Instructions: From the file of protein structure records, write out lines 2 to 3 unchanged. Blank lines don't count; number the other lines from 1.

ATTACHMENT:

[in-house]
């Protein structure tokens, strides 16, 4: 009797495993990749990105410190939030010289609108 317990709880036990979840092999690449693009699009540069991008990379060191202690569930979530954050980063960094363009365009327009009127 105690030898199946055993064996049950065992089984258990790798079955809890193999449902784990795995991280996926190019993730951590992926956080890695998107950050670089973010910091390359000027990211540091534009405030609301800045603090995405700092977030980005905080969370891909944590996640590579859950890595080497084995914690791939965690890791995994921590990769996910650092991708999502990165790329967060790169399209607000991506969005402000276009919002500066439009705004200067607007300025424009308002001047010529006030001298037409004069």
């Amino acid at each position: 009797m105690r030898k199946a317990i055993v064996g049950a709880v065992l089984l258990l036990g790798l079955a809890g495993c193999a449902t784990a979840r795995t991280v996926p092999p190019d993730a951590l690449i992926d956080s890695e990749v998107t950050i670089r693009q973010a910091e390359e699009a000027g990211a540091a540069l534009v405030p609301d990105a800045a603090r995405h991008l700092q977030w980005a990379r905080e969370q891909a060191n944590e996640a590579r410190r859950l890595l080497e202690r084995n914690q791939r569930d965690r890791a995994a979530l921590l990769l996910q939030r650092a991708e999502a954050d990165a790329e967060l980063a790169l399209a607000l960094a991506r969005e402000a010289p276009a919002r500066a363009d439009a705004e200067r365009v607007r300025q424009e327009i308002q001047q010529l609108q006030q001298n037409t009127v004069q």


């Protein structure tokens, strides 16, 4: 009797495993990749990105410190939030010289609108 317990709880036990979840092999690449693009699009540069991008990379060191202690569930979530954050980063960094363009365009327009009127 105690030898199946055993064996049950065992089984258990790798079955809890193999449902784990795995991280996926190019993730951590992926956080890695998107950050670089973010910091390359000027990211540091534009405030609301800045603090995405700092977030980005905080969370891909944590996640590579859950890595080497084995914690791939965690890791995994921590990769996910650092991708999502990165790329967060790169399209607000991506969005402000276009919002500066439009705004200067607007300025424009308002001047010529006030001298037409004069």
């Amino acid at each position: 009797m105690r030898k199946a317990i055993v064996g049950a709880v065992l089984l258990l036990g790798l079955a809890g495993c193999a449902t784990a979840r795995t991280v996926p092999p190019d993730a951590l690449i992926d956080s890695e990749v998107t950050i670089r693009q973010a910091e390359e699009a000027g990211a540091a540069l534009v405030p609301d990105a800045a603090r995405h991008l700092q977030w980005a990379r905080e969370q891909a060191n944590e996640a590579r410190r859950l890595l080497e202690r084995n914690q791939r569930d965690r890791a995994a979530l921590l990769l996910q939030r650092a991708e999502a954050d990165a790329e967060l980063a790169l399209a607000l960094a991506r969005e402000a010289p276009a919002r500066a363009d439009a705004e200067r365009v607007r300025q424009e327009i308002q001047q010529l609108q006030q001298n037409t009127v004069q």